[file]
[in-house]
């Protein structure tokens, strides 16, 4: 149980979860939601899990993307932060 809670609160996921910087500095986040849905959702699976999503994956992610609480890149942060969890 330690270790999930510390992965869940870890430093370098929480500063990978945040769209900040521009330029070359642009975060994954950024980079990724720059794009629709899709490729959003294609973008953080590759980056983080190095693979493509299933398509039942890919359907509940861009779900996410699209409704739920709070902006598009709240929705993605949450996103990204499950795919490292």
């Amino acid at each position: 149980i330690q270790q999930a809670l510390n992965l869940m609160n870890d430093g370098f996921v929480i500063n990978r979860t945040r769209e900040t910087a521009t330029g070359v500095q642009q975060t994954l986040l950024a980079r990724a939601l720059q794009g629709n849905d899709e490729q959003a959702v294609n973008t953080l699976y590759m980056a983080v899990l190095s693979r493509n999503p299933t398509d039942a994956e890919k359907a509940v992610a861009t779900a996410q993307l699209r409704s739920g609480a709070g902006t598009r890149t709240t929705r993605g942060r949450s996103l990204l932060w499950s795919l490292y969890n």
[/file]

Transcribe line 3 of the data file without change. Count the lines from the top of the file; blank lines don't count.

């Amino acid at each position: 149980i330690q270790q999930a809670l510390n992965l869940m609160n870890d430093g370098f996921v929480i500063n990978r979860t945040r769209e900040t910087a521009t330029g070359v500095q642009q975060t994954l986040l950024a980079r990724a939601l720059q794009g629709n849905d899709e490729q959003a959702v294609n973008t953080l699976y590759m980056a983080v899990l190095s693979r493509n999503p299933t398509d039942a994956e890919k359907a509940v992610a861009t779900a996410q993307l699209r409704s739920g609480a709070g902006t598009r890149t709240t929705r993605g942060r949450s996103l990204l932060w499950s795919l490292y969890n």